Newswise — When financial gain depends on cooperation, we might expect that people would put aside their differences and focus on the bottom line. But new research suggests that people’s racial biases make them more likely to leave money on the table when a windfall is not split evenly between groups.
“It has been suggested that race bias in economic decisions may not occur in a market where discrimination is costly, but these findings provide the first evidence that this assumption is false,” explain psychological scientists Jennifer Kubota and Elizabeth Phelps of New York University. “Our work suggests that after offers are on the table, people perceive the fairness of those offers differently – even when they are objectively identical – based on race.”
The findings are published in Psychological Science, a journal of the Association for Psychological Science, and may be downloaded here: http://bit.ly/1cEHO77.
The research was inspired by the debt ceiling debates that raged on in the summer of 2011.
“Many members of both the House and Senate seemed willing to incur costs that would hurt their own constituents in order to vote along political lines,” say Kubota and Phelps. “The debate led us to wonder: Are people willing to punish members of another group when they perceive their behavior as unfair, even when exacting that punishment comes at a personal cost?”
The researchers decided that an important first step in understanding this phenomenon, given race-based financial disparities in the United States, would be to examine interracial economic decisions.
They had 49 participants of different ethnic and racial backgrounds engage in a so-called “ultimatum game,” in which players accept or reject proposed splits of money. Participants were paired off and a “proposer” in each pair was given $10 to split between them. If the other player accepted the offer, the money was doled out accordingly; if the other player rejected the offer, both participants were left empty-handed. The researchers arranged it so that participants were always responding to offers from virtual proposers.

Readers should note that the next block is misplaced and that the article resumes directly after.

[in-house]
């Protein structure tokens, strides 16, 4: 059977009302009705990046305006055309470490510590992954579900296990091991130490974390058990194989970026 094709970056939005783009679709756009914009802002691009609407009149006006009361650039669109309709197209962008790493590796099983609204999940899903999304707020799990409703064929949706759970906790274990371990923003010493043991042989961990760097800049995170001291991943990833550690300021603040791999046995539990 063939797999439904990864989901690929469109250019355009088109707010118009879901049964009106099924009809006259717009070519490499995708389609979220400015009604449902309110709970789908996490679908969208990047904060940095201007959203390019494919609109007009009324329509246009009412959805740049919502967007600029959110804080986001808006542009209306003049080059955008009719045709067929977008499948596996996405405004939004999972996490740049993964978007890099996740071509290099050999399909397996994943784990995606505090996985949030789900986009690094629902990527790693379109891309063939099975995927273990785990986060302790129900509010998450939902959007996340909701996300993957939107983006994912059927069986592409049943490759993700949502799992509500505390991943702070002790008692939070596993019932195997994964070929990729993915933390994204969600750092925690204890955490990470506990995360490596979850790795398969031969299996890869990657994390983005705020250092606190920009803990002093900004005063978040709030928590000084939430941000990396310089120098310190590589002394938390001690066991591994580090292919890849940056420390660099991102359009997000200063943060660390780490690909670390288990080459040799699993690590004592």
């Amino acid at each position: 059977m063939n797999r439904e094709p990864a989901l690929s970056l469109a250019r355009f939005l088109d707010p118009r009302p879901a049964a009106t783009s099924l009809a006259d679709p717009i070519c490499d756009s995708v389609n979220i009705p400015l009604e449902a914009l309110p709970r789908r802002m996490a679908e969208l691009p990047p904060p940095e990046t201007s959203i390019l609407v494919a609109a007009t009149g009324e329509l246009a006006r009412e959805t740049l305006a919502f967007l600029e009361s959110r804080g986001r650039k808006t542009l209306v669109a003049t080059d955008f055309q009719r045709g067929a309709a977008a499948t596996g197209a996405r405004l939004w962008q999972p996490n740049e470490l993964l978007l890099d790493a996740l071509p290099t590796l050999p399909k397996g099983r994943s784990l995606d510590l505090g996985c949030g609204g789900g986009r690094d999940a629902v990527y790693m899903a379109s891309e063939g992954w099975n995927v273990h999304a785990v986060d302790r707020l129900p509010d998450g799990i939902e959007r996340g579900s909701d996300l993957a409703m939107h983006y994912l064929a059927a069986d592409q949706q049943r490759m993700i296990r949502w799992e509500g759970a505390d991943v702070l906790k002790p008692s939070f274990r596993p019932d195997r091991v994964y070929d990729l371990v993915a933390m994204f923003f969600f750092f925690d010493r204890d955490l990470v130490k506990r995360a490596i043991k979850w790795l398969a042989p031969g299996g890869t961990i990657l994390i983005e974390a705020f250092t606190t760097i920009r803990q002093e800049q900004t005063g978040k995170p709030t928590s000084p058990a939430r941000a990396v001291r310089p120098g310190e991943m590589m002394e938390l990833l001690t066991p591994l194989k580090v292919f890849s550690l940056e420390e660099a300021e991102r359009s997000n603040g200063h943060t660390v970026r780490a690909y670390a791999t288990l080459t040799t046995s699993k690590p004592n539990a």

Because of existing cultural associations in the United States that link Black American males with aggression, hostility, and untrustworthiness, the researchers hypothesized that the participants might be more likely to perceive a low financial offer as unfair if it came from a Black rather than White proposer.
Overall, participants were more likely to accept White proposers’ offers compared to those from Black proposers. And the data indicated that Black proposers had to offer larger amounts in order for players to accept the deal.
The effect is likely due to specific stereotypes or prejudices associated with Black Americans, the researchers concluded, given that participants showed a similar pattern of acceptance for offers from other-race proposers (who were neither White nor Black) and from White proposers.
The researchers point out that the financial offers being made in their study were relatively small and that people might be less likely to reject offers based on race when larger financial gains are at stake. Nonetheless, they argue that their findings have broad implications, with relevance to any context in which people punish others for what they consider to be violations of fairness.
“These findings may be especially relevant for legal and economic decisions and serve as a potential example of how people punish unfair or negative behavior in real-life,” Kubota and Phelps conclude.
In addition to Phelps and Kubota, co-authors include Jian Li of Peking University, Eyal Bar-David of New York University, and Mahzarin R. Banaji of Harvard University.
This work was supported by the National Institutes of Health (Grants MH080756 and AG039283).
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